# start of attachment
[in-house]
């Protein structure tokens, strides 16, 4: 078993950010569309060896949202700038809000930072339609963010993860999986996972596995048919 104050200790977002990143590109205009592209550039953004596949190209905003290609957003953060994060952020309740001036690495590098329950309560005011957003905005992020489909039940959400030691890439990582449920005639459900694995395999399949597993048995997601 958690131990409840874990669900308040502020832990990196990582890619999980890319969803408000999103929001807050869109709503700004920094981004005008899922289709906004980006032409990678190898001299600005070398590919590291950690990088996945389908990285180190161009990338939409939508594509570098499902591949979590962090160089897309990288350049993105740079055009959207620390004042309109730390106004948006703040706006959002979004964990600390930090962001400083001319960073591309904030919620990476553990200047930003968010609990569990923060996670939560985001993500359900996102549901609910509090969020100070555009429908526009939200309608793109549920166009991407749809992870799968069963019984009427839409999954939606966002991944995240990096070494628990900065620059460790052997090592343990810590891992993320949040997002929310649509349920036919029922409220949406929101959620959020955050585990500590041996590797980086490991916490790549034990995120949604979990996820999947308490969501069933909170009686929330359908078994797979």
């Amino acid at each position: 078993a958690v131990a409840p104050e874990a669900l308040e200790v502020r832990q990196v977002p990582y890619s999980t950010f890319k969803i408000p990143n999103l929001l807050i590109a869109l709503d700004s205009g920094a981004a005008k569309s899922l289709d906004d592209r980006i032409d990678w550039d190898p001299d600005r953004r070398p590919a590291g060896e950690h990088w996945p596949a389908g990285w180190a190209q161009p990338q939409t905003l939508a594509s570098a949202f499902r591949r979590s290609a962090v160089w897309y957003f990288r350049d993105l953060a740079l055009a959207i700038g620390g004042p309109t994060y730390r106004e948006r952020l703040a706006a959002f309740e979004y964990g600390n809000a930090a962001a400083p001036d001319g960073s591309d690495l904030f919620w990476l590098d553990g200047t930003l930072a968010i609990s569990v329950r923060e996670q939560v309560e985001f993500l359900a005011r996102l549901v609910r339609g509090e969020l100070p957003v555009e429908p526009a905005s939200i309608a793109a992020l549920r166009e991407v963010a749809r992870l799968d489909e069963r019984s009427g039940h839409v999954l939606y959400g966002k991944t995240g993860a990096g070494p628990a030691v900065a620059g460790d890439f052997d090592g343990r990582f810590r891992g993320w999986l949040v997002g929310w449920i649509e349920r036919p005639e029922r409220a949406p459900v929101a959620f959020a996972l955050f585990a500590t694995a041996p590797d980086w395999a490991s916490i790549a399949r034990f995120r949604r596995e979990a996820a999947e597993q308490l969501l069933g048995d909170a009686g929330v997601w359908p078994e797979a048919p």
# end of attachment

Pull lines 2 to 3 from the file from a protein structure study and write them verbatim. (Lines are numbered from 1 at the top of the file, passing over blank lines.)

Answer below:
């Protein structure tokens, strides 16, 4: 078993950010569309060896949202700038809000930072339609963010993860999986996972596995048919 104050200790977002990143590109205009592209550039953004596949190209905003290609957003953060994060952020309740001036690495590098329950309560005011957003905005992020489909039940959400030691890439990582449920005639459900694995395999399949597993048995997601 958690131990409840874990669900308040502020832990990196990582890619999980890319969803408000999103929001807050869109709503700004920094981004005008899922289709906004980006032409990678190898001299600005070398590919590291950690990088996945389908990285180190161009990338939409939508594509570098499902591949979590962090160089897309990288350049993105740079055009959207620390004042309109730390106004948006703040706006959002979004964990600390930090962001400083001319960073591309904030919620990476553990200047930003968010609990569990923060996670939560985001993500359900996102549901609910509090969020100070555009429908526009939200309608793109549920166009991407749809992870799968069963019984009427839409999954939606966002991944995240990096070494628990900065620059460790052997090592343990810590891992993320949040997002929310649509349920036919029922409220949406929101959620959020955050585990500590041996590797980086490991916490790549034990995120949604979990996820999947308490969501069933909170009686929330359908078994797979």
């Amino acid at each position: 078993a958690v131990a409840p104050e874990a669900l308040e200790v502020r832990q990196v977002p990582y890619s999980t950010f890319k969803i408000p990143n999103l929001l807050i590109a869109l709503d700004s205009g920094a981004a005008k569309s899922l289709d906004d592209r980006i032409d990678w550039d190898p001299d600005r953004r070398p590919a590291g060896e950690h990088w996945p596949a389908g990285w180190a190209q161009p990338q939409t905003l939508a594509s570098a949202f499902r591949r979590s290609a962090v160089w897309y957003f990288r350049d993105l953060a740079l055009a959207i700038g620390g004042p309109t994060y730390r106004e948006r952020l703040a706006a959002f309740e979004y964990g600390n809000a930090a962001a400083p001036d001319g960073s591309d690495l904030f919620w990476l590098d553990g200047t930003l930072a968010i609990s569990v329950r923060e996670q939560v309560e985001f993500l359900a005011r996102l549901v609910r339609g509090e969020l100070p957003v555009e429908p526009a905005s939200i309608a793109a992020l549920r166009e991407v963010a749809r992870l799968d489909e069963r019984s009427g039940h839409v999954l939606y959400g966002k991944t995240g993860a990096g070494p628990a030691v900065a620059g460790d890439f052997d090592g343990r990582f810590r891992g993320w999986l949040v997002g929310w449920i649509e349920r036919p005639e029922r409220a949406p459900v929101a959620f959020a996972l955050f585990a500590t694995a041996p590797d980086w395999a490991s916490i790549a399949r034990f995120r949604r596995e979990a996820a999947e597993q308490l969501l069933g048995d909170a009686g929330v997601w359908p078994e797979a048919p």